Twitter announced Tuesday, September 26, 2017 a test project allowing...

Twitter announced Tuesday, September 26, 2017 a test project allowing tweets to be expanded to 280 characters -- double the existing limit -- for some users. Credit: AFP / Getty Images / Leon Neal

Twitter’s experiment with allowing twice as many characters per tweet “would be a boon for advertisers” if it attracts more users, a Hofstra University social media expert said Wednesday.

“If it could get more people using the platform, that would be good for business,” said Kara Alaimo, an assistant professor of public relations at the Lawrence Herbert School of Communication.

On Tuesday, Twitter announced that a select group of users would be granted 280 characters — twice the 140-character limit imposed since the social media site began in 2006.

Twitter executives said their research found that the 140-character limit was “a major cause of frustration for people tweeting in English,” but not for those tweeting in more condensed languages such as Japanese, Chinese and Korean.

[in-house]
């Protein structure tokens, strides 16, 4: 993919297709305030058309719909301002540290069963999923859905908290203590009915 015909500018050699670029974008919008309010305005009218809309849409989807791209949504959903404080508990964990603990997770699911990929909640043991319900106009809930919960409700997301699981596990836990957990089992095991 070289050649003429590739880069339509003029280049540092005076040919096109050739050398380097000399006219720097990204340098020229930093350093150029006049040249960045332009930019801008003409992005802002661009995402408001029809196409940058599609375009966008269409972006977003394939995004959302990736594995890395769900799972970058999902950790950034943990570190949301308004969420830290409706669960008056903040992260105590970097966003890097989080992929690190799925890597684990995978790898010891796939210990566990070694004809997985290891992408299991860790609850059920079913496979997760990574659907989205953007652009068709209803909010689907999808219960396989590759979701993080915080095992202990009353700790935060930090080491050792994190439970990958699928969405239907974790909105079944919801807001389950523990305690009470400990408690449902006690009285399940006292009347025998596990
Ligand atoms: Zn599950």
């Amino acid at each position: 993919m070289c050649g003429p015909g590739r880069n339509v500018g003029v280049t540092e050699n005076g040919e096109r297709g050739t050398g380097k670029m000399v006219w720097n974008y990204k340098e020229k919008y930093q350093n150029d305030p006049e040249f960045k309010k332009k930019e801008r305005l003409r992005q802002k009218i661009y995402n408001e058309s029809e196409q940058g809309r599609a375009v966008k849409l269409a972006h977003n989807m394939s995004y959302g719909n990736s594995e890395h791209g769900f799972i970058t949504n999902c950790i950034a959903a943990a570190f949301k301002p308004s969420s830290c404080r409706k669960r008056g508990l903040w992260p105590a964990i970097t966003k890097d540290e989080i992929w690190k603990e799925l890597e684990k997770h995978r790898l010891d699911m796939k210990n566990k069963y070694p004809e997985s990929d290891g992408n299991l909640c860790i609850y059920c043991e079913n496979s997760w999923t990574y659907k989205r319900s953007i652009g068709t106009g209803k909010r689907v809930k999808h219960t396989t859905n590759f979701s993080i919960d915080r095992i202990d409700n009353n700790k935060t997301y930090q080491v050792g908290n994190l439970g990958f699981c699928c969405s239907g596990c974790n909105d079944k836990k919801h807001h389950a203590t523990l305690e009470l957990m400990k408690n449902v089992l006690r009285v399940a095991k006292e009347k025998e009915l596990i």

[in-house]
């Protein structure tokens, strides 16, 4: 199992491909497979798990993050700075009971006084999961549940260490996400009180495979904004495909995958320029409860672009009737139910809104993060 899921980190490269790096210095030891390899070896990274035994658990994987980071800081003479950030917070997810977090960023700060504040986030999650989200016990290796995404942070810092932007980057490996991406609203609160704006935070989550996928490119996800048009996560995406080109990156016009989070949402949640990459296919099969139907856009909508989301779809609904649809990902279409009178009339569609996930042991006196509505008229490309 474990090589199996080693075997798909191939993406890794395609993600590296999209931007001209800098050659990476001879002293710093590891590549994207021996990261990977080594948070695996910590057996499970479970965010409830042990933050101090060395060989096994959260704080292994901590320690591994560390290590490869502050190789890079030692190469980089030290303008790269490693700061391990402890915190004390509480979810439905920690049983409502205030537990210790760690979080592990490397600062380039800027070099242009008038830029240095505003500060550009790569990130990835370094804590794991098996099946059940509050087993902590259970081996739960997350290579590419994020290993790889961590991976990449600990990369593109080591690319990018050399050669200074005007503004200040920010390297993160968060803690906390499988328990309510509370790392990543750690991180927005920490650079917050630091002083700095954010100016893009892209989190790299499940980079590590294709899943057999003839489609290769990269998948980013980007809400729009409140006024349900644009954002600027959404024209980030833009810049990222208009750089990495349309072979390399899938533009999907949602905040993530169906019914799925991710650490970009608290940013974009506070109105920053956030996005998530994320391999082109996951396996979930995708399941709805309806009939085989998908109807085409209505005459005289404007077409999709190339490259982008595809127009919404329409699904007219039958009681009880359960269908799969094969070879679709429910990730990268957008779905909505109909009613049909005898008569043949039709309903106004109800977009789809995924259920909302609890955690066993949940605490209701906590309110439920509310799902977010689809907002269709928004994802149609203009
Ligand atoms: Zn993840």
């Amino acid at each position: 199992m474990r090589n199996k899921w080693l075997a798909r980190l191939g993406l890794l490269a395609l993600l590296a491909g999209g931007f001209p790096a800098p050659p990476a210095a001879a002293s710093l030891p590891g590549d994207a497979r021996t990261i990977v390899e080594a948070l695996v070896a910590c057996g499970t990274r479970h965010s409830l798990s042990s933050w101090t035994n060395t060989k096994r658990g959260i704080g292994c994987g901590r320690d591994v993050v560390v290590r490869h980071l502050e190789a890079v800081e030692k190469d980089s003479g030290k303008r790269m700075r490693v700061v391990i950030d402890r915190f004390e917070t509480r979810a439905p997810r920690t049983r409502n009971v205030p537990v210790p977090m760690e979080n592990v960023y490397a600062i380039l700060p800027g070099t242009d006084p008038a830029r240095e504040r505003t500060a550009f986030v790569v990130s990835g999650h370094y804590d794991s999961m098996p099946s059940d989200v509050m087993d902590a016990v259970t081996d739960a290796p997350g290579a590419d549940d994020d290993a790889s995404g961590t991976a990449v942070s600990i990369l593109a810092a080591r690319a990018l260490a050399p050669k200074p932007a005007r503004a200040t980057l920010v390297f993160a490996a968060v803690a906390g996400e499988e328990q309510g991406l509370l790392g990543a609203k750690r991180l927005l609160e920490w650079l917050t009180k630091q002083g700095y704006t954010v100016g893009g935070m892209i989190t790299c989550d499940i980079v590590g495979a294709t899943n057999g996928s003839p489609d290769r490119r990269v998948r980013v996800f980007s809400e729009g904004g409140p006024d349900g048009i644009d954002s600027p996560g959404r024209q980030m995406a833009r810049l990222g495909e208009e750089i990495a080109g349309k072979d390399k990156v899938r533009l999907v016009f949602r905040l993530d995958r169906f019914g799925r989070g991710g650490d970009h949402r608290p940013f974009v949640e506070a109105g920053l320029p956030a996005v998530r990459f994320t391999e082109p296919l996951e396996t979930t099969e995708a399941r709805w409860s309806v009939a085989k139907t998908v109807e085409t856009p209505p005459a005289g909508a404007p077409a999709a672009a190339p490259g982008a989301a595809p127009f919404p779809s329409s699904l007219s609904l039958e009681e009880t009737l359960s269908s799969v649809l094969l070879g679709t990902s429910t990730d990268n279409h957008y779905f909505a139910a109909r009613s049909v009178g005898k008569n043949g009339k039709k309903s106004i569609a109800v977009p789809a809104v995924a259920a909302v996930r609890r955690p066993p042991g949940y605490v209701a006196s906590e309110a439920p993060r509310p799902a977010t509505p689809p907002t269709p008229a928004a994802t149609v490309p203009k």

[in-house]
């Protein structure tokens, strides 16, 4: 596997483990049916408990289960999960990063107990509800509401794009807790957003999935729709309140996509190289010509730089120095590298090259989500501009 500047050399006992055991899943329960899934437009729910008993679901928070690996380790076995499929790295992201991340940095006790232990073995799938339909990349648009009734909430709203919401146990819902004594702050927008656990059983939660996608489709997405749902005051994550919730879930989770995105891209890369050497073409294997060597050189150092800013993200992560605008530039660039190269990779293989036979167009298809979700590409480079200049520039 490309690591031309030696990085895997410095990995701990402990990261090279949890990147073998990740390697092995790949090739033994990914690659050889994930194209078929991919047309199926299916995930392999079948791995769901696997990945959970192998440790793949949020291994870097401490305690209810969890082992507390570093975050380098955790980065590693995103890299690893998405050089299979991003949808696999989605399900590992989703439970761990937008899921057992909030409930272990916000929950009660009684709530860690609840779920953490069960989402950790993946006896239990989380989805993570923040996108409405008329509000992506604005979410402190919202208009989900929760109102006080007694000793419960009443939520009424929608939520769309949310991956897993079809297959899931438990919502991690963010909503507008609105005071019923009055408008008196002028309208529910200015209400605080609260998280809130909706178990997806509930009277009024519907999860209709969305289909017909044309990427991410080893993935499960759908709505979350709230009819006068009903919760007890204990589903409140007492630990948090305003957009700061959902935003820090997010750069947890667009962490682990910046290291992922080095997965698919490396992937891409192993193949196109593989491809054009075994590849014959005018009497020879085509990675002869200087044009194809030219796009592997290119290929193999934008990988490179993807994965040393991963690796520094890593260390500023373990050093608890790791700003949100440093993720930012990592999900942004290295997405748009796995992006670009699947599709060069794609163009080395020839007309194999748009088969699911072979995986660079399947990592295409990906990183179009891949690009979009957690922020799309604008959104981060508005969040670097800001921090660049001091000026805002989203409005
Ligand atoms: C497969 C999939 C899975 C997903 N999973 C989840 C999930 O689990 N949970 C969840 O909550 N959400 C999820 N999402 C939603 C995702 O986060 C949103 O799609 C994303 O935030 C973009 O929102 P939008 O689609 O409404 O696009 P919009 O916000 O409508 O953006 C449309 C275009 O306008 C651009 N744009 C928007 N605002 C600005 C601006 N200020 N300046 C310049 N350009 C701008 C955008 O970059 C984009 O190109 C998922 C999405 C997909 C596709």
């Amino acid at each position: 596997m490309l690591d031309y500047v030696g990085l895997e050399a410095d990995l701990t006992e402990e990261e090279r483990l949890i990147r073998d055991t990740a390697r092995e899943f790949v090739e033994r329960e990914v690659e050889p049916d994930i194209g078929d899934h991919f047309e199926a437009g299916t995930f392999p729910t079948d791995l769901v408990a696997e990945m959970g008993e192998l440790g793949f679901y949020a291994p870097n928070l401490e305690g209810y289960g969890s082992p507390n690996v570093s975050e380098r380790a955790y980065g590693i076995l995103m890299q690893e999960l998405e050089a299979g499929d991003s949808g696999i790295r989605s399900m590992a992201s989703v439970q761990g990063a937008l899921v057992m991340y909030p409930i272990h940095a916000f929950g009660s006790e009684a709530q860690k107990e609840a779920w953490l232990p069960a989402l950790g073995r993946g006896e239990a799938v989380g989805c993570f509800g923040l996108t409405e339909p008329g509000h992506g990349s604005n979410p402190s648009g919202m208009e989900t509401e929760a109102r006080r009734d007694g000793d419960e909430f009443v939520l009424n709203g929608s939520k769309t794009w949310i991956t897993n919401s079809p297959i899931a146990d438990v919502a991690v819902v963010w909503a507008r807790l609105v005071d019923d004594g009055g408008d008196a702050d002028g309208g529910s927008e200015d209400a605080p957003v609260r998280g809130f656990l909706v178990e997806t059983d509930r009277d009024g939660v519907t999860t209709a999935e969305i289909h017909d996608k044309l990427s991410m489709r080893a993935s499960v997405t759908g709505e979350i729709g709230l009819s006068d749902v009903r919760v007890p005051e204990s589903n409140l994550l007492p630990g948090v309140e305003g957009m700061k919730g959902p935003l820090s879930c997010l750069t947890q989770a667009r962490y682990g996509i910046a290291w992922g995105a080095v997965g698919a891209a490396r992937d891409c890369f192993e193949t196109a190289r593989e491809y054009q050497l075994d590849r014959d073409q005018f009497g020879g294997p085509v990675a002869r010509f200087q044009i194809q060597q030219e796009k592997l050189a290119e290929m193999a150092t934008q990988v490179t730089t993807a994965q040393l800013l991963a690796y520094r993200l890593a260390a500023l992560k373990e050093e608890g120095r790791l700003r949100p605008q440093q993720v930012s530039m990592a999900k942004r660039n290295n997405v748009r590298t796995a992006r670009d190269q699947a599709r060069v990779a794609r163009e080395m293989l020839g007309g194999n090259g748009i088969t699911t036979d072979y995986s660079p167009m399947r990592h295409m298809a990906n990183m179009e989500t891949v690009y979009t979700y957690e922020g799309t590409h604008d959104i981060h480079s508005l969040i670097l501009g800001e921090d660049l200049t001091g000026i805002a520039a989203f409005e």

“We want to try it out with a small group of people before we make a decision,” Twitter executives said.

Alaimo said that Twitter now tends to be used by people with college degrees and higher incomes, while Facebook captures a broader demographic.

A 2016 study by the Pew Research Center found that 68 percent of adult Americans use Facebook compared to 21 percent on Twitter. Twitter’s share price has dipped 25 percent in the last 12 months.

Twitter co-founder and chief executive Jack Dorsey said the shift would enable the company to maintain “our brevity, speed, and essence!”

Brevity is a two-edged sword, said NYIT social media strategist Brylee Kaye: “Twitter’s 140 character limit forces us to get to the point immediately.”

Chris D’Orso, assistant director of enrollment communications at Stony Brook University, said the change threatens to alter what makes Twitter distinctive.

“It forces you to be concise,” said D’Orso, who manages the university’s presence on social media. “We’ll lose a little bit of that.”

With The Los Angeles Times


Chris D’Orso is an assistant director of enrollment communications at Stony Brook University. An earlier version of this story misspelled his last name.

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